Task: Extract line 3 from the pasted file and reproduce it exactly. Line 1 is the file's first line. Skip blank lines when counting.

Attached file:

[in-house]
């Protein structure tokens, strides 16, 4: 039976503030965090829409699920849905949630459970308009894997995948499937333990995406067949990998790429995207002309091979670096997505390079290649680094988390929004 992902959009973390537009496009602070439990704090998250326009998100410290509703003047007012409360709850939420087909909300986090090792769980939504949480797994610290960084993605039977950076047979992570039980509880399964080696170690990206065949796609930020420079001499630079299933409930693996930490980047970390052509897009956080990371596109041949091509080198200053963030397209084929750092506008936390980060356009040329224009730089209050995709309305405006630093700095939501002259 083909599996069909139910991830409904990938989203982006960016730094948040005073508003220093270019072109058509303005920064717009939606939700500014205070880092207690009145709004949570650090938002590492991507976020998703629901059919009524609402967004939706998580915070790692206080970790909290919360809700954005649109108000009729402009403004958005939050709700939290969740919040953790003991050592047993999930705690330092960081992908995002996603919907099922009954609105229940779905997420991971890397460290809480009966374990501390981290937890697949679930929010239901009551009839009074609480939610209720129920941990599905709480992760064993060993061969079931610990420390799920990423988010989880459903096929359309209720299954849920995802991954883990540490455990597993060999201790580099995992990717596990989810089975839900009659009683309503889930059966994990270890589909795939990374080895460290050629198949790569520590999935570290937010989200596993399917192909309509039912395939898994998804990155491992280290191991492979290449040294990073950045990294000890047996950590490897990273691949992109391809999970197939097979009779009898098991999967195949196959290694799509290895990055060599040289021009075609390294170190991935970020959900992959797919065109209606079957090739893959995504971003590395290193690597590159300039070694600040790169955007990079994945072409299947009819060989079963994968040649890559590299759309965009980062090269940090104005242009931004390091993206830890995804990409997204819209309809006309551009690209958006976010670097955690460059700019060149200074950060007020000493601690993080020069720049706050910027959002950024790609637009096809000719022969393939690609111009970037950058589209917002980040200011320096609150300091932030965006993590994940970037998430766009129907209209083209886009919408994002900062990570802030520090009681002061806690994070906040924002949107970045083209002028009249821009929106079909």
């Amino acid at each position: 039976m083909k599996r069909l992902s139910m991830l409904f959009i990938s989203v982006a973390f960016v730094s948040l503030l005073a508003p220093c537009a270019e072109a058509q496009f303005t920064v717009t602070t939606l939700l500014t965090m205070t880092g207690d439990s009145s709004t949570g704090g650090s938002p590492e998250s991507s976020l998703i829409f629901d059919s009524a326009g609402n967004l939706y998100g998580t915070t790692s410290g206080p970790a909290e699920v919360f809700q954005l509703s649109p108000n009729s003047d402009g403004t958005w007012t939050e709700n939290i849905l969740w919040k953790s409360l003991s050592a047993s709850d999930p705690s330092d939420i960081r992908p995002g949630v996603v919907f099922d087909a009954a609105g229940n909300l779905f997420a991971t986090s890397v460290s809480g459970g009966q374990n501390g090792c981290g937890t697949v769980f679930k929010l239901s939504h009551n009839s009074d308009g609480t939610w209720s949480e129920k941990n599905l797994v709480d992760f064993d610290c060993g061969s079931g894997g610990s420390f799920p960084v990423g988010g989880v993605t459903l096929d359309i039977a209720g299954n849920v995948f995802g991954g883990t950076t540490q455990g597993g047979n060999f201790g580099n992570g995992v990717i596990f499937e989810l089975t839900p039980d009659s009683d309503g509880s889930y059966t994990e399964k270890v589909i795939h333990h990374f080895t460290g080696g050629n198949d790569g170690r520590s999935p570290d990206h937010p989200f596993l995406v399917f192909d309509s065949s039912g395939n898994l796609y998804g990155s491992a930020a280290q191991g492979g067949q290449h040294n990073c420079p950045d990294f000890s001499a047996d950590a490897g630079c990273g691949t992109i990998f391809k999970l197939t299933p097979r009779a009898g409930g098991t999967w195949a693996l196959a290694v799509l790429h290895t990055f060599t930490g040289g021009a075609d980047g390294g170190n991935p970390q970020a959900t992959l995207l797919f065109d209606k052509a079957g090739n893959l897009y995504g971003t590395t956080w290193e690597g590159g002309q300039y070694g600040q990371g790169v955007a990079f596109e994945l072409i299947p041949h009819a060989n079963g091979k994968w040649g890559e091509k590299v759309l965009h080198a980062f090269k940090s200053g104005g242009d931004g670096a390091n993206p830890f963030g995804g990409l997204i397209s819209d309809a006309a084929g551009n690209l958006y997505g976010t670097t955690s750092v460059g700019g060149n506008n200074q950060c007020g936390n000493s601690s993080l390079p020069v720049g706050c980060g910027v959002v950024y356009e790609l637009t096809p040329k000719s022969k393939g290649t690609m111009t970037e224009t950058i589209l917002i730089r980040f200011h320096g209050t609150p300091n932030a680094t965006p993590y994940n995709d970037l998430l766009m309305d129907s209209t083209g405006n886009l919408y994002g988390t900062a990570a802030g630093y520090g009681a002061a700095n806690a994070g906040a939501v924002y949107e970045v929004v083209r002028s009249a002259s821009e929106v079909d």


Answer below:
């Amino acid at each position: 039976m083909k599996r069909l992902s139910m991830l409904f959009i990938s989203v982006a973390f960016v730094s948040l503030l005073a508003p220093c537009a270019e072109a058509q496009f303005t920064v717009t602070t939606l939700l500014t965090m205070t880092g207690d439990s009145s709004t949570g704090g650090s938002p590492e998250s991507s976020l998703i829409f629901d059919s009524a326009g609402n967004l939706y998100g998580t915070t790692s410290g206080p970790a909290e699920v919360f809700q954005l509703s649109p108000n009729s003047d402009g403004t958005w007012t939050e709700n939290i849905l969740w919040k953790s409360l003991s050592a047993s709850d999930p705690s330092d939420i960081r992908p995002g949630v996603v919907f099922d087909a009954a609105g229940n909300l779905f997420a991971t986090s890397v460290s809480g459970g009966q374990n501390g090792c981290g937890t697949v769980f679930k929010l239901s939504h009551n009839s009074d308009g609480t939610w209720s949480e129920k941990n599905l797994v709480d992760f064993d610290c060993g061969s079931g894997g610990s420390f799920p960084v990423g988010g989880v993605t459903l096929d359309i039977a209720g299954n849920v995948f995802g991954g883990t950076t540490q455990g597993g047979n060999f201790g580099n992570g995992v990717i596990f499937e989810l089975t839900p039980d009659s009683d309503g509880s889930y059966t994990e399964k270890v589909i795939h333990h990374f080895t460290g080696g050629n198949d790569g170690r520590s999935p570290d990206h937010p989200f596993l995406v399917f192909d309509s065949s039912g395939n898994l796609y998804g990155s491992a930020a280290q191991g492979g067949q290449h040294n990073c420079p950045d990294f000890s001499a047996d950590a490897g630079c990273g691949t992109i990998f391809k999970l197939t299933p097979r009779a009898g409930g098991t999967w195949a693996l196959a290694v799509l790429h290895t990055f060599t930490g040289g021009a075609d980047g390294g170190n991935p970390q970020a959900t992959l995207l797919f065109d209606k052509a079957g090739n893959l897009y995504g971003t590395t956080w290193e690597g590159g002309q300039y070694g600040q990371g790169v955007a990079f596109e994945l072409i299947p041949h009819a060989n079963g091979k994968w040649g890559e091509k590299v759309l965009h080198a980062f090269k940090s200053g104005g242009d931004g670096a390091n993206p830890f963030g995804g990409l997204i397209s819209d309809a006309a084929g551009n690209l958006y997505g976010t670097t955690s750092v460059g700019g060149n506008n200074q950060c007020g936390n000493s601690s993080l390079p020069v720049g706050c980060g910027v959002v950024y356009e790609l637009t096809p040329k000719s022969k393939g290649t690609m111009t970037e224009t950058i589209l917002i730089r980040f200011h320096g209050t609150p300091n932030a680094t965006p993590y994940n995709d970037l998430l766009m309305d129907s209209t083209g405006n886009l919408y994002g988390t900062a990570a802030g630093y520090g009681a002061a700095n806690a994070g906040a939501v924002y949107e970045v929004v083209r002028s009249a002259s821009e929106v079909d």